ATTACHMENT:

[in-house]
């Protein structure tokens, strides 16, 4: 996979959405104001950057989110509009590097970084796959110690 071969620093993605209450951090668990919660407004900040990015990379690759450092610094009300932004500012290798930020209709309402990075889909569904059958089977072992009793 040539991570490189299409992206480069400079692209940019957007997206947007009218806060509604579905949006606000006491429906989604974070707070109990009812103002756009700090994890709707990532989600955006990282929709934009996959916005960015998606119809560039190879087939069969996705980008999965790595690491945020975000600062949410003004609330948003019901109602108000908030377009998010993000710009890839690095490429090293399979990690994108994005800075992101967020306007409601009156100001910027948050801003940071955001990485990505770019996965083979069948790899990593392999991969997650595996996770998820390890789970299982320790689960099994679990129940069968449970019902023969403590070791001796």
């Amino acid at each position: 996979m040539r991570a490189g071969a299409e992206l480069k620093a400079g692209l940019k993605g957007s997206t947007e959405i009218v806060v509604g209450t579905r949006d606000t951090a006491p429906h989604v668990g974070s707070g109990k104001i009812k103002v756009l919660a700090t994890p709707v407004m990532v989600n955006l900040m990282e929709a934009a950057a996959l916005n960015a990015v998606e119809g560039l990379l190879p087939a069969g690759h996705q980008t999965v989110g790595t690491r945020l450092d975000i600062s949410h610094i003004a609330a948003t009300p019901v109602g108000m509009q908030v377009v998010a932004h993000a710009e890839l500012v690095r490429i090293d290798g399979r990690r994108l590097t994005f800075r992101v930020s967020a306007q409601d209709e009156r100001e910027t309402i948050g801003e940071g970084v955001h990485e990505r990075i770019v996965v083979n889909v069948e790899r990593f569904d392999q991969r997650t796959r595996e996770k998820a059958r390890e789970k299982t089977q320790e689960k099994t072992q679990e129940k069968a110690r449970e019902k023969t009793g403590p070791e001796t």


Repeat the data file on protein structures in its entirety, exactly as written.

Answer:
[in-house]
């Protein structure tokens, strides 16, 4: 996979959405104001950057989110509009590097970084796959110690 071969620093993605209450951090668990919660407004900040990015990379690759450092610094009300932004500012290798930020209709309402990075889909569904059958089977072992009793 040539991570490189299409992206480069400079692209940019957007997206947007009218806060509604579905949006606000006491429906989604974070707070109990009812103002756009700090994890709707990532989600955006990282929709934009996959916005960015998606119809560039190879087939069969996705980008999965790595690491945020975000600062949410003004609330948003019901109602108000908030377009998010993000710009890839690095490429090293399979990690994108994005800075992101967020306007409601009156100001910027948050801003940071955001990485990505770019996965083979069948790899990593392999991969997650595996996770998820390890789970299982320790689960099994679990129940069968449970019902023969403590070791001796």
């Amino acid at each position: 996979m040539r991570a490189g071969a299409e992206l480069k620093a400079g692209l940019k993605g957007s997206t947007e959405i009218v806060v509604g209450t579905r949006d606000t951090a006491p429906h989604v668990g974070s707070g109990k104001i009812k103002v756009l919660a700090t994890p709707v407004m990532v989600n955006l900040m990282e929709a934009a950057a996959l916005n960015a990015v998606e119809g560039l990379l190879p087939a069969g690759h996705q980008t999965v989110g790595t690491r945020l450092d975000i600062s949410h610094i003004a609330a948003t009300p019901v109602g108000m509009q908030v377009v998010a932004h993000a710009e890839l500012v690095r490429i090293d290798g399979r990690r994108l590097t994005f800075r992101v930020s967020a306007q409601d209709e009156r100001e910027t309402i948050g801003e940071g970084v955001h990485e990505r990075i770019v996965v083979n889909v069948e790899r990593f569904d392999q991969r997650t796959r595996e996770k998820a059958r390890e789970k299982t089977q320790e689960k099994t072992q679990e129940k069968a110690r449970e019902k023969t009793g403590p070791e001796t």